Reid says senate may act on tax rise for fund managers in 2008

Senate Majority Leader Harry Reid said lawmakers won't take up legislation this year that would increase taxes on some managers of hedge funds, buyout firms and real-estate partnerships and may consider it in 2008.

"It won't be this year,'' Reid, a Nevada Democrat, said in an interview yesterday. "It could be next year.''

Reid said he favors legislation that would affect partnerships beyond private-equity firms, such as those that invest in commercial real estate and oil and gas pipelines.

A Democratic proposal in the House would more than double the tax rate paid by hedge funds and private-equity firms or their managers. It would tax so-called carried interest -- the share of profits that managers receive for their services -- as wages at rates as high as 37.9 percent, rather than the capital- gains rate of 15 percent. The legislation takes Reid's approach of including commercial real estate and other partnerships.

Reid is still weighing various options and ``hasn't ruled anything in or out,'' his spokesman, Jim Manley, said yesterday.

The Senate Finance Committee last week began debating whether to draft a similar measure. Last month, the panel's Democratic chairman, Max Baucus of Montana, and its ranking Republican, Charles Grassley of Iowa, introduced separate legislation that would tax publicly traded hedge funds and private-equity firms, such as Blackstone Group LP, as corporations rather than partnerships. That would effectively raise their tax burden from 15 percent to as high as 35 percent.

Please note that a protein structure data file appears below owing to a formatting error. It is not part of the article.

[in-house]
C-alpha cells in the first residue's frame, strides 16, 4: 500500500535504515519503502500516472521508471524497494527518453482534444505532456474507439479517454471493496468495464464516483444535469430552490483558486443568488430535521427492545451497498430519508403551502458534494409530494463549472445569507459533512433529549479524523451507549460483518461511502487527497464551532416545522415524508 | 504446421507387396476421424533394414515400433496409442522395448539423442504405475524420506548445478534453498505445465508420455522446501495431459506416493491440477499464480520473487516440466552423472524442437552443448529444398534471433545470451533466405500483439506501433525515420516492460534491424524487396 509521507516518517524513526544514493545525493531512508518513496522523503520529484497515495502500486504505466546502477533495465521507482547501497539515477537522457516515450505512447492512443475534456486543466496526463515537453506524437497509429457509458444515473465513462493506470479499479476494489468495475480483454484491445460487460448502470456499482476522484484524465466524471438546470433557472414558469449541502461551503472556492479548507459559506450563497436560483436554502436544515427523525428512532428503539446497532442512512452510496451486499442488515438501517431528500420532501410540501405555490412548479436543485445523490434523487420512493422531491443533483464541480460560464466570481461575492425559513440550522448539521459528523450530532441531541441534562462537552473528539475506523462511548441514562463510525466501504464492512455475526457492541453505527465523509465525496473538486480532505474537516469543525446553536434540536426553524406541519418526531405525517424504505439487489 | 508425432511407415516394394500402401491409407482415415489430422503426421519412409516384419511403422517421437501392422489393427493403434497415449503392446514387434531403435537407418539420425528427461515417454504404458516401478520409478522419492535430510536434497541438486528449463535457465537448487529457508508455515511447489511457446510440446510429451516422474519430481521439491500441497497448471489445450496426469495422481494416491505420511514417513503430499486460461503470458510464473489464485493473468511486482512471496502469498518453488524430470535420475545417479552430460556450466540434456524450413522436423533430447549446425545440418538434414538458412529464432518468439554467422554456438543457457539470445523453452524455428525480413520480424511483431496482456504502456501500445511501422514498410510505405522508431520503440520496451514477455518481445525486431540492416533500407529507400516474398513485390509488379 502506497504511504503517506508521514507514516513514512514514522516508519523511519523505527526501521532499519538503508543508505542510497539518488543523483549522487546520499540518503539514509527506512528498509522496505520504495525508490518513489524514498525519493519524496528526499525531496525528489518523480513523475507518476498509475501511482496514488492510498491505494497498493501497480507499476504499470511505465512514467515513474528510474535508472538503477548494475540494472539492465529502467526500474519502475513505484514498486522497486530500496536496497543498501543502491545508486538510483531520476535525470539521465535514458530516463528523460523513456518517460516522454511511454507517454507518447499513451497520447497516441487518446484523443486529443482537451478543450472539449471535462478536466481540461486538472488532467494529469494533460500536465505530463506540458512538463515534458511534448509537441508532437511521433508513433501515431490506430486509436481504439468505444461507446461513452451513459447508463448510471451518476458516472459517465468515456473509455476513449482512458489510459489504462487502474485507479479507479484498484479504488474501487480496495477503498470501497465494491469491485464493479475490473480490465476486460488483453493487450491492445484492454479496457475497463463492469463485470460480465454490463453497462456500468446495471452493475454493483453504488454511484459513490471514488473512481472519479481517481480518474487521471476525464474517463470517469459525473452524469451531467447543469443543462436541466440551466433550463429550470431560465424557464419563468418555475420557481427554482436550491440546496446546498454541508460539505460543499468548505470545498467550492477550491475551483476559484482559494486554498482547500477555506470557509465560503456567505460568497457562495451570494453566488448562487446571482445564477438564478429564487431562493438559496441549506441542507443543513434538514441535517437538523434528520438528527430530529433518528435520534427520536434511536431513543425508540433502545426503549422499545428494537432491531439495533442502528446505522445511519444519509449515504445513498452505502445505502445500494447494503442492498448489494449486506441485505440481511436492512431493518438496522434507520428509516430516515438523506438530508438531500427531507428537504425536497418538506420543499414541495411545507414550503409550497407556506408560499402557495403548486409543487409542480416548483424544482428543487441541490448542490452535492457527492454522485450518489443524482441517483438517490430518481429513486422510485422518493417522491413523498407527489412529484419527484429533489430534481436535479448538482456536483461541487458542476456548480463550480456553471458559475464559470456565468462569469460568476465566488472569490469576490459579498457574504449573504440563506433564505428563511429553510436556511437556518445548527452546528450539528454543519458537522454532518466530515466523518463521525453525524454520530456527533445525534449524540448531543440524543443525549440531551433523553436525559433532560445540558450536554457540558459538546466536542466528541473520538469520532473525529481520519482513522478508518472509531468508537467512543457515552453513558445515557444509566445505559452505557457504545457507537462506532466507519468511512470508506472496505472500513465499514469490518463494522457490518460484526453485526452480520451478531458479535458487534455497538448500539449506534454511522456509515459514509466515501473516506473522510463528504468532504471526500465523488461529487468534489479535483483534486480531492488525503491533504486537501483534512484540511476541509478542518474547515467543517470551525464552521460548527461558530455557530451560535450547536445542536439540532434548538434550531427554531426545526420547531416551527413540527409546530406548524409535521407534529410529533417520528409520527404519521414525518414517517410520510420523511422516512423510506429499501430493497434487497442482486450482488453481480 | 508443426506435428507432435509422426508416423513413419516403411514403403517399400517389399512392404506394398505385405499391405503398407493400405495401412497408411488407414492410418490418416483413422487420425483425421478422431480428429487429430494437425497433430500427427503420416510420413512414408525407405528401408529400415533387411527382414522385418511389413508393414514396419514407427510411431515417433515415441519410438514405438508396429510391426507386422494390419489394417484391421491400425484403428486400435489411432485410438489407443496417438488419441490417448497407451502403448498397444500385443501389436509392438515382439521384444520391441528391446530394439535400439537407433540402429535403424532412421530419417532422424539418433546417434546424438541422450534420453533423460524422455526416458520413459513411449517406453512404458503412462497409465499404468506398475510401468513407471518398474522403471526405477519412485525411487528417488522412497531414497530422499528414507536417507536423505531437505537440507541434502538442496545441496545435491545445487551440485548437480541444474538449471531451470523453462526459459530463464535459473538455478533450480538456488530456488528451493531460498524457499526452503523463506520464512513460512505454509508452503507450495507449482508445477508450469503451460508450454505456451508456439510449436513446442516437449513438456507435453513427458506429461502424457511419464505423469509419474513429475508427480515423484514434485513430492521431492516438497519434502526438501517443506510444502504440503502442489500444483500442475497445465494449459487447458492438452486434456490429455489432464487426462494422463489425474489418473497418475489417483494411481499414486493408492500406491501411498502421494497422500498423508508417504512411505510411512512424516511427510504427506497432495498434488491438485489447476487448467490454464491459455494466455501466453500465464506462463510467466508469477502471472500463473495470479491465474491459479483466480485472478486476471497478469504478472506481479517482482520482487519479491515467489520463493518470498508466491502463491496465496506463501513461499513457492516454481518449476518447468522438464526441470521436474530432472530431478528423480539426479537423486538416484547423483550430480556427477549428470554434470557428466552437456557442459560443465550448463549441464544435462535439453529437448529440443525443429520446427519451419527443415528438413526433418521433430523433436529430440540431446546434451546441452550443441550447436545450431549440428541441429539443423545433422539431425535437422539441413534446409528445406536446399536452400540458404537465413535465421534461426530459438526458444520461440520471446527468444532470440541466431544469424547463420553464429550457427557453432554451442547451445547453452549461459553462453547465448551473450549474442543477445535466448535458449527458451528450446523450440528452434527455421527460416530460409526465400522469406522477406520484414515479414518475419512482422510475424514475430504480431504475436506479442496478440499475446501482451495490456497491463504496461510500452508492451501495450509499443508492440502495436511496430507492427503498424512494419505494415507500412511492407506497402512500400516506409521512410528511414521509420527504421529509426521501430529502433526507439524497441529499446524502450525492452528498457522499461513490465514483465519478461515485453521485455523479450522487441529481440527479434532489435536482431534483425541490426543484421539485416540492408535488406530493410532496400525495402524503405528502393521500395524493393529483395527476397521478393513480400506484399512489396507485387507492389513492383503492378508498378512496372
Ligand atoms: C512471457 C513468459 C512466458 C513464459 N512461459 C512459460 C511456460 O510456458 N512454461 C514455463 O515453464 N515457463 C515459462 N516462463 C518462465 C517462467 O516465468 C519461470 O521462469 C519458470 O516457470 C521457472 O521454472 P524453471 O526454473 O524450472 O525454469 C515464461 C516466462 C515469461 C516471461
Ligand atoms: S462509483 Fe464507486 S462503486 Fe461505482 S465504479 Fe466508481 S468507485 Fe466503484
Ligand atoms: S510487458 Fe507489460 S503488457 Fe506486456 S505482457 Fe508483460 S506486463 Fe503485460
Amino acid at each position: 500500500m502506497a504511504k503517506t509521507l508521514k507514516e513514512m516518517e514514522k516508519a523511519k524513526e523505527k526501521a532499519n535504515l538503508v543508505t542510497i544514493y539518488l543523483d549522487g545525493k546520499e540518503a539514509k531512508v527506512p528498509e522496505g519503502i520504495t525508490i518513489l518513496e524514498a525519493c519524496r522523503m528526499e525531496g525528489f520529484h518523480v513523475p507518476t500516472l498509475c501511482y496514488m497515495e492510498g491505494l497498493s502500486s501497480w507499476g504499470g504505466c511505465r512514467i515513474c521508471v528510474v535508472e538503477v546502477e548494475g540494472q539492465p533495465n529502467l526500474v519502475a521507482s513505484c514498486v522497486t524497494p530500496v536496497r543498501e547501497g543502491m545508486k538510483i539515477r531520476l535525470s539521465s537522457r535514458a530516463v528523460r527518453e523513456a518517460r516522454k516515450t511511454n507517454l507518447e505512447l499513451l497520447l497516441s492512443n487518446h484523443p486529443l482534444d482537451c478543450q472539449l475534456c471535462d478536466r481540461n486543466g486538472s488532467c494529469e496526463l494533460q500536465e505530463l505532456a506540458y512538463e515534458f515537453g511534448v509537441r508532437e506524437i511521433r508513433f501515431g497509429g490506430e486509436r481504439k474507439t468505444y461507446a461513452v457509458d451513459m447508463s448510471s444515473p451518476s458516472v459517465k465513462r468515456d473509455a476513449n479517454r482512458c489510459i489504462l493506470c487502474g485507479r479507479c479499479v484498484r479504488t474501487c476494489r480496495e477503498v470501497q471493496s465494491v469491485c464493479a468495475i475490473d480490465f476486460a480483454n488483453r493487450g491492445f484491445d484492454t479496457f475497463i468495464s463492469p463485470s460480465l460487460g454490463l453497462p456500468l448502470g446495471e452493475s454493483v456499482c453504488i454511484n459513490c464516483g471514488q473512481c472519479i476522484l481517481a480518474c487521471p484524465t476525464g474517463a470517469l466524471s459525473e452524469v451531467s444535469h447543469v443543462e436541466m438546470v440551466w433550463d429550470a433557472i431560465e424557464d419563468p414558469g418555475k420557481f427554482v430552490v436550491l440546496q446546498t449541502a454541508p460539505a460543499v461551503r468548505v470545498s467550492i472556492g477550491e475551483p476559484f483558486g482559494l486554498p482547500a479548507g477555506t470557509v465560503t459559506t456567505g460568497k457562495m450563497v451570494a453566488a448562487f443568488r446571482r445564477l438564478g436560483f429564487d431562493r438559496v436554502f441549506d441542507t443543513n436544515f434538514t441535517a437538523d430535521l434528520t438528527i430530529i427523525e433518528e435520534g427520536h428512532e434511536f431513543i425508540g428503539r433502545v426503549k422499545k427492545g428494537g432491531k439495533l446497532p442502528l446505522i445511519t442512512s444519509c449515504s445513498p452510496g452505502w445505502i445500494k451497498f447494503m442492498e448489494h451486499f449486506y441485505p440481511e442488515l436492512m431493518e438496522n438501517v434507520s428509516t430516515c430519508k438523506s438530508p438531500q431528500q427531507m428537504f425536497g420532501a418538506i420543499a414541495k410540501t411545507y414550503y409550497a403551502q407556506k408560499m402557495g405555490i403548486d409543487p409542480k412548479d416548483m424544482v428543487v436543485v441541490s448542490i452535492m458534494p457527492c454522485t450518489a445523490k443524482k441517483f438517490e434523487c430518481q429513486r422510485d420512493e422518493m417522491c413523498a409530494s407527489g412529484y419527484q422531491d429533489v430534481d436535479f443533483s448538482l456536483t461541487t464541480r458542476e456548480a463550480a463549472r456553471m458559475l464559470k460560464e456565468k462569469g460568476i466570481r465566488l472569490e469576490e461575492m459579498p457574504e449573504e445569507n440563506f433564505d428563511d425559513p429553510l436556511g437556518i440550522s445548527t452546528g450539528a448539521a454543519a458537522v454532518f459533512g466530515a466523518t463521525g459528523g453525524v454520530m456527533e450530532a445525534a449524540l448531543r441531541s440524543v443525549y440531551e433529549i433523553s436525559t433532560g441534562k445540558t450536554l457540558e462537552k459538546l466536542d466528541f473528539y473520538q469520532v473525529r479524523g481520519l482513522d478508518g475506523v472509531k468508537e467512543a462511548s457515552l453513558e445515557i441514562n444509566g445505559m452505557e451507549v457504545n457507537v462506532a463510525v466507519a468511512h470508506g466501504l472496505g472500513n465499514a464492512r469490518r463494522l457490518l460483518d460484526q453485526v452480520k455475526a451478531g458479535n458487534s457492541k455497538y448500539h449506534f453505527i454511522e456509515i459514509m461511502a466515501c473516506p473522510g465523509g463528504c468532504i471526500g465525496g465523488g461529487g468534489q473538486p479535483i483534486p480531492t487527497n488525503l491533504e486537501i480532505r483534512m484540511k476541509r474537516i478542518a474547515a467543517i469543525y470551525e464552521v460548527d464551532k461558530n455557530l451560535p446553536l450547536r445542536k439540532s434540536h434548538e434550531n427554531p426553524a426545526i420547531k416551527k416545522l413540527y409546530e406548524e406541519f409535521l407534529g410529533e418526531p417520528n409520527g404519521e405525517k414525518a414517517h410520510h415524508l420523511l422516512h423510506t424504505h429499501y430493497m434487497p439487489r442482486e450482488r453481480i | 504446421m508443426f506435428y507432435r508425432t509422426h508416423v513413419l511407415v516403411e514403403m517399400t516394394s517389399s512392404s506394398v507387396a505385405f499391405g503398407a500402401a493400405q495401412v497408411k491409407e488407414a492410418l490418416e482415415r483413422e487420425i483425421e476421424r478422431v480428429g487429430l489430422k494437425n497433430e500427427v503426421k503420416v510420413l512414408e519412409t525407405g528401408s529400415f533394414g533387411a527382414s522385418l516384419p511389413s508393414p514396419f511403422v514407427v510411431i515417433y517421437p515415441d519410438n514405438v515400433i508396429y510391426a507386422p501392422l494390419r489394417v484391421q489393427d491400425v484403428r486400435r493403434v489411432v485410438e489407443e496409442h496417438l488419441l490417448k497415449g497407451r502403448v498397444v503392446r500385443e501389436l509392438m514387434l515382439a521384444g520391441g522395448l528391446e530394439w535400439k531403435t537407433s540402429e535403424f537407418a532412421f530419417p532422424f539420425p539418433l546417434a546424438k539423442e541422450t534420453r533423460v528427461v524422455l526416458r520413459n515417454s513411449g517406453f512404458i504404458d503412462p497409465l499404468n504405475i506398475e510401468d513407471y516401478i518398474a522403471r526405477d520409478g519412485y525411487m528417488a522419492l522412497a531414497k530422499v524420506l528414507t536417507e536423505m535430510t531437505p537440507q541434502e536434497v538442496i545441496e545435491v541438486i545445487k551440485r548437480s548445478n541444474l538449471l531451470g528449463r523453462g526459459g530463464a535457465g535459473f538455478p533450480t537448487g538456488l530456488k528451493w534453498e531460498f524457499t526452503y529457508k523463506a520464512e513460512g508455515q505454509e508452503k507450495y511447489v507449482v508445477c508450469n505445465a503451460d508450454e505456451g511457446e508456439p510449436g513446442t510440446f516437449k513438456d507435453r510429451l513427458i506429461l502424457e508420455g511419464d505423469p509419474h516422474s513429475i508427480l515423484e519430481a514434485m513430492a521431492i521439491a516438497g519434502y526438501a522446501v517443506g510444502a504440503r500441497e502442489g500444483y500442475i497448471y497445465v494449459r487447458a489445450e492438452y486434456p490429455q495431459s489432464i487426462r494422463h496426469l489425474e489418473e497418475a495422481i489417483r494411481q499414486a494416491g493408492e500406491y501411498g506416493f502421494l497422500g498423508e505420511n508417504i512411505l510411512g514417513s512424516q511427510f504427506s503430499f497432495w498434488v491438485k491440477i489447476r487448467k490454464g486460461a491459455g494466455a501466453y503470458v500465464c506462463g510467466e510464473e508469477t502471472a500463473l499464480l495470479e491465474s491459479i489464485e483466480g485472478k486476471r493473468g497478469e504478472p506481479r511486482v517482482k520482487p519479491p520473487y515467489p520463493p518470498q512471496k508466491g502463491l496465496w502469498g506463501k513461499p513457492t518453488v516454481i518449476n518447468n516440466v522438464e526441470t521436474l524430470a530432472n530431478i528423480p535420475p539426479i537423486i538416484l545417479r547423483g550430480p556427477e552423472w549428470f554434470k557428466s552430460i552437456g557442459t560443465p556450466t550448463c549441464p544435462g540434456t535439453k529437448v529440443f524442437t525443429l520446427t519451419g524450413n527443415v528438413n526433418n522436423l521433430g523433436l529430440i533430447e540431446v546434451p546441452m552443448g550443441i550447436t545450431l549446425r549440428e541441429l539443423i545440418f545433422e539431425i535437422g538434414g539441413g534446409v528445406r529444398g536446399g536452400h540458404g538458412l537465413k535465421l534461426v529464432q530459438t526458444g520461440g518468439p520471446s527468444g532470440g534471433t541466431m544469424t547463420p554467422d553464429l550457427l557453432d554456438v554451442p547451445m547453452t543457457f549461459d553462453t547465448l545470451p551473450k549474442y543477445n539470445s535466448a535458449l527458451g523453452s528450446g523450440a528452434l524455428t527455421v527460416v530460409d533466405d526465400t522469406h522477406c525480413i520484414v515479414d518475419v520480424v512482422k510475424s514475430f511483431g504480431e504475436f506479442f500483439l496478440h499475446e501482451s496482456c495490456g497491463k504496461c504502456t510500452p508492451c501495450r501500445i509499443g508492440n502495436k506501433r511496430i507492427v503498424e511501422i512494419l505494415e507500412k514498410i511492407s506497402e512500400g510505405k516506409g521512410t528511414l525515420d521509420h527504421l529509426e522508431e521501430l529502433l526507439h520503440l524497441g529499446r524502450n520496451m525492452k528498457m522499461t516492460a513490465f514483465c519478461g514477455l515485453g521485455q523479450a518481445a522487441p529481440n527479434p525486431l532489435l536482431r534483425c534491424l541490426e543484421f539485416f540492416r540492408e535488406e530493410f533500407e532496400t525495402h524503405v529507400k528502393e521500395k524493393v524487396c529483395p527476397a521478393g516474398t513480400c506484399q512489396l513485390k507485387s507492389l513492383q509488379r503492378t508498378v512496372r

Baucus said July 11 that the committee's legislation would be considered earlier than the broader bills proposed in the House.

Raising the Rate

The Bush administration is signaling that it may not support the proposals. At a hearing this month before the Senate Finance Committee, Eric Solomon, assistant Treasury secretary for tax policy, said raising the tax rate on private-equity firms could hurt U.S. competitiveness. White House spokesman Tony Snow also recently criticized the proposals as tax increases.

Some Democrats also have expressed reservations. Senator Charles Schumer of New York, who chairs the Senate Democrats' fundraising committee, is pushing for other types of partnerships to be included in any legislation.

"If we are going to change how we tax financial partnerships, we should treat oil and gas and venture capital and real estate and everything else the same,'' Schumer said July 11.

Reid said he finds Schumer's arguments persuasive. The measure "shouldn't apply just to the private-equity groups, it should apply to all that are similarly situated,'' Reid said.

Hedge funds and private-equity firms have poured millions of dollars into lawmakers' campaign coffers. About two-thirds of campaign donations from employees of the biggest hedge funds and buyout firms last year went to Democrats, Federal Election Commission records show.

(Published by Bloomberg, July 17, 2007)


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